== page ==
Wednesday, 16 January 2008

PTSD: new US research study

A recent US study published in the British Medical Journal yesterday has found that 1 in 12 of US service personnel who have fought in Afghanistan and Iraq are suffering from post-traumatic stress disorder. PTSD is the term used for a range of symptoms that include nightmares, memory flashbacks and chronic anxiety, with the individual often turning to alcohol or drugs for relief.
The study assessed thousands of soldiers both before and after their deployment and found that of those who had experienced combat at first hand 8.7% had developed PTSD compared with 2.1% of those who hadn't. Previous research had found that 30% of Vietnam veterans and 10% of Gulf War 1 veterans had developed PTSD. It is generally held that it often takes several years before symptoms show themselves.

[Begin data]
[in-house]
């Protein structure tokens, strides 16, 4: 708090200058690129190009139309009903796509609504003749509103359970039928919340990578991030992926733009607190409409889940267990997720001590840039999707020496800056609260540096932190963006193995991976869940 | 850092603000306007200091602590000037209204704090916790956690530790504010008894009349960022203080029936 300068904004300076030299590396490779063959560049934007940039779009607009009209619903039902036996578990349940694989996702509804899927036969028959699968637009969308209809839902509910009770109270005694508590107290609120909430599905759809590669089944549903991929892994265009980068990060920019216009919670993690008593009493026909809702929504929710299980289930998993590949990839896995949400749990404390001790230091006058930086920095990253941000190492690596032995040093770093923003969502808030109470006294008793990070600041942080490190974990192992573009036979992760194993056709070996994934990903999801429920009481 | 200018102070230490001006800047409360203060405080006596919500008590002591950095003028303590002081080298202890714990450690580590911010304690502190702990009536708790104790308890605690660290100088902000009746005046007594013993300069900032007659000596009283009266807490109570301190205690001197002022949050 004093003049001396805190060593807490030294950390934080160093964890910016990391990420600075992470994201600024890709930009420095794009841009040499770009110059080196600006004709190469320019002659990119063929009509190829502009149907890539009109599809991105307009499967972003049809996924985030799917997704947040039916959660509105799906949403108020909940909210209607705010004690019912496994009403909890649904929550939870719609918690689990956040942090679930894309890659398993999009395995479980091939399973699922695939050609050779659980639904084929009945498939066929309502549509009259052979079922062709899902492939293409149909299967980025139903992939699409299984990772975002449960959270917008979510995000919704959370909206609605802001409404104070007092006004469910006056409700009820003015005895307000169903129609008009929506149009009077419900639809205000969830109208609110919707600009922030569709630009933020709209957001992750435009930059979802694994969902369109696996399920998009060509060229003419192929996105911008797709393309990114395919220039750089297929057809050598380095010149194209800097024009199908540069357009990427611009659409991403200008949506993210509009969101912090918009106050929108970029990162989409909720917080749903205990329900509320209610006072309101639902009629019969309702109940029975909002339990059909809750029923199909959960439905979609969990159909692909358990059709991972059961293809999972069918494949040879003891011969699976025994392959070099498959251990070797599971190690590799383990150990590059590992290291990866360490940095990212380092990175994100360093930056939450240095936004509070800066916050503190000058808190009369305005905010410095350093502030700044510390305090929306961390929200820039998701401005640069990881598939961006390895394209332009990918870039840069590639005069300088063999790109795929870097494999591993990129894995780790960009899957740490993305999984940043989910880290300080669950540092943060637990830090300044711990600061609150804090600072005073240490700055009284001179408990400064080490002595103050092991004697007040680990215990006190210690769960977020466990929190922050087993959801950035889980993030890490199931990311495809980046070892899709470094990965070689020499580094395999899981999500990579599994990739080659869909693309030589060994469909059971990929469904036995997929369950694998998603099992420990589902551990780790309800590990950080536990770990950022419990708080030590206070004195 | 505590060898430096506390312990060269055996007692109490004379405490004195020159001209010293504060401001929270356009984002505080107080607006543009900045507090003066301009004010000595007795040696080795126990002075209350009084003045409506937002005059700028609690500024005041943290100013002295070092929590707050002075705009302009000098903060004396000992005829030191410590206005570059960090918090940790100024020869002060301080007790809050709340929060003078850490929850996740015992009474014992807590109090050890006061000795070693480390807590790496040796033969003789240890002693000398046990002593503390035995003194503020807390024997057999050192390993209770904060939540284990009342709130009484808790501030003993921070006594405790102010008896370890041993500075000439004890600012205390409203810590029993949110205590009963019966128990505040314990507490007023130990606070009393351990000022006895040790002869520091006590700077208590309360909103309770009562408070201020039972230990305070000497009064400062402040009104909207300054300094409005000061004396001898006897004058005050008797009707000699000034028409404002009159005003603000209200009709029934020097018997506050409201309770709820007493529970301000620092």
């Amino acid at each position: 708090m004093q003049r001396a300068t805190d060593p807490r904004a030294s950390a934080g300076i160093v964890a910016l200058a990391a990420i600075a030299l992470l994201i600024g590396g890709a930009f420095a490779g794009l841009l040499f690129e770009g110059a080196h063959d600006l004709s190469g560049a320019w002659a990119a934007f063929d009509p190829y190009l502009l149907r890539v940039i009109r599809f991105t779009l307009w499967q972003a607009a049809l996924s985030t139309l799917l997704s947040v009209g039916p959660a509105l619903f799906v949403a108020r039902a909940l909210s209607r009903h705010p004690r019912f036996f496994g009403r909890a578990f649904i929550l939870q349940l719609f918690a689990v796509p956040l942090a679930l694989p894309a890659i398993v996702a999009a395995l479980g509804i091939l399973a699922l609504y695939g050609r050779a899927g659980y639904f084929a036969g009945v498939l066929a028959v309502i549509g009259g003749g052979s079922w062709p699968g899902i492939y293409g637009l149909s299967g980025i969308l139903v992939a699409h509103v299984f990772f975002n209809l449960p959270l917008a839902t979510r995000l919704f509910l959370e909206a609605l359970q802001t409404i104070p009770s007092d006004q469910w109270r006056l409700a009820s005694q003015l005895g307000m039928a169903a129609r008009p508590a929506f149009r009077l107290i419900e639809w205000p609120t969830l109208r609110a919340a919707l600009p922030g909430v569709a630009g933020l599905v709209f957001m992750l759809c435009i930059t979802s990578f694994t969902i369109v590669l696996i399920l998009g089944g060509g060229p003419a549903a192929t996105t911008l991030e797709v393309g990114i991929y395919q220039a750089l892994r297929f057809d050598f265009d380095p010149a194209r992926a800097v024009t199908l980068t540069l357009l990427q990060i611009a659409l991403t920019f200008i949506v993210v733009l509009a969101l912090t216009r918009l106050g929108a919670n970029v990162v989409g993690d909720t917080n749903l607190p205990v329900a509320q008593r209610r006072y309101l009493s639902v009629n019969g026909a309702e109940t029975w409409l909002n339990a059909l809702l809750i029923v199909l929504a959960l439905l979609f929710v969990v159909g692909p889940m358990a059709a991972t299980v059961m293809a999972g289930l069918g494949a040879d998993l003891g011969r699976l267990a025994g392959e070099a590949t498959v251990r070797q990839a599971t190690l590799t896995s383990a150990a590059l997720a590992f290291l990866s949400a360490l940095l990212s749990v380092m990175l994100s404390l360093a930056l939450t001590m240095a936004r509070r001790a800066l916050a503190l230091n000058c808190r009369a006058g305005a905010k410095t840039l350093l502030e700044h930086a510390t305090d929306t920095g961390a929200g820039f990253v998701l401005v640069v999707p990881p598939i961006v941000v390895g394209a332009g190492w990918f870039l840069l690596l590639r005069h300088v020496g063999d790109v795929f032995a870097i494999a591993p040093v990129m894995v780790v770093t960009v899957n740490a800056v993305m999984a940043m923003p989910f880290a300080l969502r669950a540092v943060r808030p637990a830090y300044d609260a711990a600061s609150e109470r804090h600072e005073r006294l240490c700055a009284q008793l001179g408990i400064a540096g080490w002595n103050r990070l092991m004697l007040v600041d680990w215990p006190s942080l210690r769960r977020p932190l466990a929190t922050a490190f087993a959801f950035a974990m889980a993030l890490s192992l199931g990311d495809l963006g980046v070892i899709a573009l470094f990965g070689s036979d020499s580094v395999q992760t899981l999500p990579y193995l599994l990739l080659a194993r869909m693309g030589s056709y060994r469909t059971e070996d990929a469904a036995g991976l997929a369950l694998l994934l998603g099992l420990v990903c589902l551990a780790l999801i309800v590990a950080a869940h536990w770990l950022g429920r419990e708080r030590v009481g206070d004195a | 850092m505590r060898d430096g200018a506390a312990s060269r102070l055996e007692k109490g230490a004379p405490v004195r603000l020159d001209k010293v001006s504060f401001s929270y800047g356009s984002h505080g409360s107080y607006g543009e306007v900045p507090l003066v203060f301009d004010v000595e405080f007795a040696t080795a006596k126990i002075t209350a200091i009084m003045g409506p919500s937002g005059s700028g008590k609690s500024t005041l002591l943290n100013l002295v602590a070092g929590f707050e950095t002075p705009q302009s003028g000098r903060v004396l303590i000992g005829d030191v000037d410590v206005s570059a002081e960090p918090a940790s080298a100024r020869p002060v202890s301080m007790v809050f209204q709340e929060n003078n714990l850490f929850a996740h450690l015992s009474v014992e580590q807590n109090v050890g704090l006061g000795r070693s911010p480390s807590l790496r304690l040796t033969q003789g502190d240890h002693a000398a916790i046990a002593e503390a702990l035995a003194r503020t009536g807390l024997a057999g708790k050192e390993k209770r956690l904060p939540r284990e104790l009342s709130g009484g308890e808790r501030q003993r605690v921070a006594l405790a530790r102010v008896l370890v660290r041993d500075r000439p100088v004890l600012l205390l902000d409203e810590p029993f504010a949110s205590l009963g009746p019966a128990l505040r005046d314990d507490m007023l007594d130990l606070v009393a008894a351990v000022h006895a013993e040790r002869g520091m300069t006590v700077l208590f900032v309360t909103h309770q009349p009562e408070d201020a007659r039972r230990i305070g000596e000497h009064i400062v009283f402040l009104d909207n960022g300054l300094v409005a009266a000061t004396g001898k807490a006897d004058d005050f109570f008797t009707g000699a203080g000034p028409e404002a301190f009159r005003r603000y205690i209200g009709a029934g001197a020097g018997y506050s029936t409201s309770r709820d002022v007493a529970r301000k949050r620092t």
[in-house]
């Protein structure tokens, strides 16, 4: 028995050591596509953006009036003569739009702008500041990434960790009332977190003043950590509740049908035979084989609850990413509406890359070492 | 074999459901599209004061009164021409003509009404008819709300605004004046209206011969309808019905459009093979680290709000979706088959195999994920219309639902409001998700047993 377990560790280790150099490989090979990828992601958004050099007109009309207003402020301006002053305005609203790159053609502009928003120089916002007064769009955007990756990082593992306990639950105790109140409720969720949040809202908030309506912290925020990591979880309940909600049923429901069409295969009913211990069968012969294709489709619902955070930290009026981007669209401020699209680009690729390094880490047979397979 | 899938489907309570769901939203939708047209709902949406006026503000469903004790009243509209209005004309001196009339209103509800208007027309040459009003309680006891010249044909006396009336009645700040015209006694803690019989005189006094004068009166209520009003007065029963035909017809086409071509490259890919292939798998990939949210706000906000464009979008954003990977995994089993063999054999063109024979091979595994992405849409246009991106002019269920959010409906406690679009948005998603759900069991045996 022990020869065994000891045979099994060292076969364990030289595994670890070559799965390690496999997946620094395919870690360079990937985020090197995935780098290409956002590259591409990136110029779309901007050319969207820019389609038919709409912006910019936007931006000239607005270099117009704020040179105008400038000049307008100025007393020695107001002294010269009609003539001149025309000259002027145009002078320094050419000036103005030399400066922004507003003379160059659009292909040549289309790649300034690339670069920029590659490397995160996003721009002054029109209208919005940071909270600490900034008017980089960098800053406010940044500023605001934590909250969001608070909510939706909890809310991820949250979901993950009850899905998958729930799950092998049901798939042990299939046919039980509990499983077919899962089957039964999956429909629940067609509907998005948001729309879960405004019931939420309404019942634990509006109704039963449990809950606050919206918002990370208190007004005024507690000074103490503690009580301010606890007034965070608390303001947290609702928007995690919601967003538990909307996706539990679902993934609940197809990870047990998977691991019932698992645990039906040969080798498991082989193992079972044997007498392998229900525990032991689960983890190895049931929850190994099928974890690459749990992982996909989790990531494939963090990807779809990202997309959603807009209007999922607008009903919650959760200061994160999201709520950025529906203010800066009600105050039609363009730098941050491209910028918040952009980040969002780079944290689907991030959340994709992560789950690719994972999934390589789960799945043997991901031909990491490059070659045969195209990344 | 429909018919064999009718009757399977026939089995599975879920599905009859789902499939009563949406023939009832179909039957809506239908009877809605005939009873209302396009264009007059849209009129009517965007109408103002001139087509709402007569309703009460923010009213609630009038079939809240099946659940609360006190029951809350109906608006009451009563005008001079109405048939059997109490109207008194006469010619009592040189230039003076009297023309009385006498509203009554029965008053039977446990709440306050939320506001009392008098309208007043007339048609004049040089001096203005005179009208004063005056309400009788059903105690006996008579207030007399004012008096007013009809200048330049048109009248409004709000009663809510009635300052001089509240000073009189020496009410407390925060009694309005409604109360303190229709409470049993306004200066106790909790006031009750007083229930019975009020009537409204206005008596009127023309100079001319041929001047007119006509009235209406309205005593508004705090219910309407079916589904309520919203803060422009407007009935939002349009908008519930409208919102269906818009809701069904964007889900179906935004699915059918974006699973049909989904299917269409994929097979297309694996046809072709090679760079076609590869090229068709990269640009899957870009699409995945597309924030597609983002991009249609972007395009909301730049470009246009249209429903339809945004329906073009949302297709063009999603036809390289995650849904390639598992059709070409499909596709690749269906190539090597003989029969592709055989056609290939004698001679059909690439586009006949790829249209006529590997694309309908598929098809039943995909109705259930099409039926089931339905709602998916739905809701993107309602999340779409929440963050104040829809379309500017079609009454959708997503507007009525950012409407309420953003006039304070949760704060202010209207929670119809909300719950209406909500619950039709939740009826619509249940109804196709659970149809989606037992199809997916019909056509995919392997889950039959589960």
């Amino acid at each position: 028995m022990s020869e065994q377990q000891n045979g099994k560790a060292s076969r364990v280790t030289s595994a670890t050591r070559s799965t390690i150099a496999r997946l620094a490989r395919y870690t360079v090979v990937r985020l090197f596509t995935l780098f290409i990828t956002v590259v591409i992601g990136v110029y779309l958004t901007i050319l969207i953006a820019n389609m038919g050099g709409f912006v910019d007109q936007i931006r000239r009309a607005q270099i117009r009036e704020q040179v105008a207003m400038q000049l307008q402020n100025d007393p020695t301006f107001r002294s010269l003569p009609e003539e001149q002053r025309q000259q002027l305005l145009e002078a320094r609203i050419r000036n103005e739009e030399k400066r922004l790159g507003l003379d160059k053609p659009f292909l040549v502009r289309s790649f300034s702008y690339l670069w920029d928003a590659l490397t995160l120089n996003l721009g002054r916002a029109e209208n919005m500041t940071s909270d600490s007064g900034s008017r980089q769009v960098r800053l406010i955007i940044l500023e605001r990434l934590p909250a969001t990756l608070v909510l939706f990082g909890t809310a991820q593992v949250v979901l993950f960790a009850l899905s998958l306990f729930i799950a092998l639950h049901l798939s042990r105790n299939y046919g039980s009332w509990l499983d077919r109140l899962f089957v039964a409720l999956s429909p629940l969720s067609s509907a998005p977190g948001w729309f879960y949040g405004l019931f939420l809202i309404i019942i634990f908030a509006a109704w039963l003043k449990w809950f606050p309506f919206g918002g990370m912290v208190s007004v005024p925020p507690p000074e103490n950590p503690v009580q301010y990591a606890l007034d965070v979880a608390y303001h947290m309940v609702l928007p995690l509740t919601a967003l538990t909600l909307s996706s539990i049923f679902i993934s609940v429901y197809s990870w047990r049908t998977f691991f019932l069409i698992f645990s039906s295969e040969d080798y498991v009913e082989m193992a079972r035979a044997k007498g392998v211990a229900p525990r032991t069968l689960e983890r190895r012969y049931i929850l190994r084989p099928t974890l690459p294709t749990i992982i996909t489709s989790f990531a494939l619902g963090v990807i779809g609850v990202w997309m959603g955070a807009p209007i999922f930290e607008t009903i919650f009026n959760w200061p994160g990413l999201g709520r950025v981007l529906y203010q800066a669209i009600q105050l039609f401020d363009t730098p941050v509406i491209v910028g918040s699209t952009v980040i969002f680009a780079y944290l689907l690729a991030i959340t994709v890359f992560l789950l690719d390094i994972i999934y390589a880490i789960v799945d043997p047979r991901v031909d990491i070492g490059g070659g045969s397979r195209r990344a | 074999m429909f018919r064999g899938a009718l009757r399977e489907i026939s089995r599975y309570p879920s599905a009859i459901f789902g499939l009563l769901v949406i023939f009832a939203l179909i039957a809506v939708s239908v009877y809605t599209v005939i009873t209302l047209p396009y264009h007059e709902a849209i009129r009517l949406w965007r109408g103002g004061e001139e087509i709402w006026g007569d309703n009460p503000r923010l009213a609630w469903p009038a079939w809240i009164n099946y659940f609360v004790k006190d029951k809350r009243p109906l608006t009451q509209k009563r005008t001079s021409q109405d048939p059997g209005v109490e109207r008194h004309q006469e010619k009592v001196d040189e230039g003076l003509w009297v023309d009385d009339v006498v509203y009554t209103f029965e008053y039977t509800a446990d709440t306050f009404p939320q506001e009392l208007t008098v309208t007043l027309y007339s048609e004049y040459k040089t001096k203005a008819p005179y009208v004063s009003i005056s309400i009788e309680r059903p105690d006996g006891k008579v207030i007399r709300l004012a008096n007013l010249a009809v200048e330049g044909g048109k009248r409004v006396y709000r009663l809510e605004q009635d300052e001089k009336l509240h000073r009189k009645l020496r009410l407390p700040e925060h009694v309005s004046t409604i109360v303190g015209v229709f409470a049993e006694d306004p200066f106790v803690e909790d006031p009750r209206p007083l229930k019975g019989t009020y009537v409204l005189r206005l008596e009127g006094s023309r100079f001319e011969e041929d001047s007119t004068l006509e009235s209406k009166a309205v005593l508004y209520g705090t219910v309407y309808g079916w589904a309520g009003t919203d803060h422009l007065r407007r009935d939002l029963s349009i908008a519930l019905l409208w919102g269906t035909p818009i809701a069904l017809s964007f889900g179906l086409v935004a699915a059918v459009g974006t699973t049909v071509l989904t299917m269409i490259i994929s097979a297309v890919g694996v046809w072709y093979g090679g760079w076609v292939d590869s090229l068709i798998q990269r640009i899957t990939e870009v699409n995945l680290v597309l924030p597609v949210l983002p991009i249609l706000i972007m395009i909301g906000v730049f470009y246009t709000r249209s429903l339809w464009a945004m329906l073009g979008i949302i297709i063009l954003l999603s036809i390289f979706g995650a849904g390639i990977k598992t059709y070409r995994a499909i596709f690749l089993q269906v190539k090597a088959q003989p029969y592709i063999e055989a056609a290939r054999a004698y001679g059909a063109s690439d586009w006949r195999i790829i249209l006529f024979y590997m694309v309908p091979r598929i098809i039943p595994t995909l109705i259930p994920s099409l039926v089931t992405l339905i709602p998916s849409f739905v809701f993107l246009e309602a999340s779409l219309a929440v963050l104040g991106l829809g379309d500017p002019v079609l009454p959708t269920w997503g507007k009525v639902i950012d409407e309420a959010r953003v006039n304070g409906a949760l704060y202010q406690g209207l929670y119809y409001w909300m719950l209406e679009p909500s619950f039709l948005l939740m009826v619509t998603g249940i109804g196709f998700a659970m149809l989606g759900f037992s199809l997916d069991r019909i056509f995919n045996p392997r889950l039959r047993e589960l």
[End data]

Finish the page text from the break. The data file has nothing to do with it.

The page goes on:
The study concludes that whilst "the overall prevalence of post-traumatic stress disorder in the military is not high", certain categories of service personnel are more susceptible than others. Future research is recommended to better understand the pattern of vulnerability as well as to improve screening, diagnosis and treatment and, one would hope, reduction.
If the US figures were applied to the UK Armed Forces then, of the 120,000 soldiers who served in Iraq and Afghanistan in the same period, 10,000 may be suffering from PTSD. Charities like Combat Stress who help traumatised veterans believe published statistics significantly underestimate the size of the problem - "soldiers often suffer in silence for a long time, waiting an average of 13 years after they leave the military before seeking help".

Link> BMJ: New onset and persistent symptoms of post-traumatic stress disorder self reported after deployment and combat exposures: prospective population based US military cohort study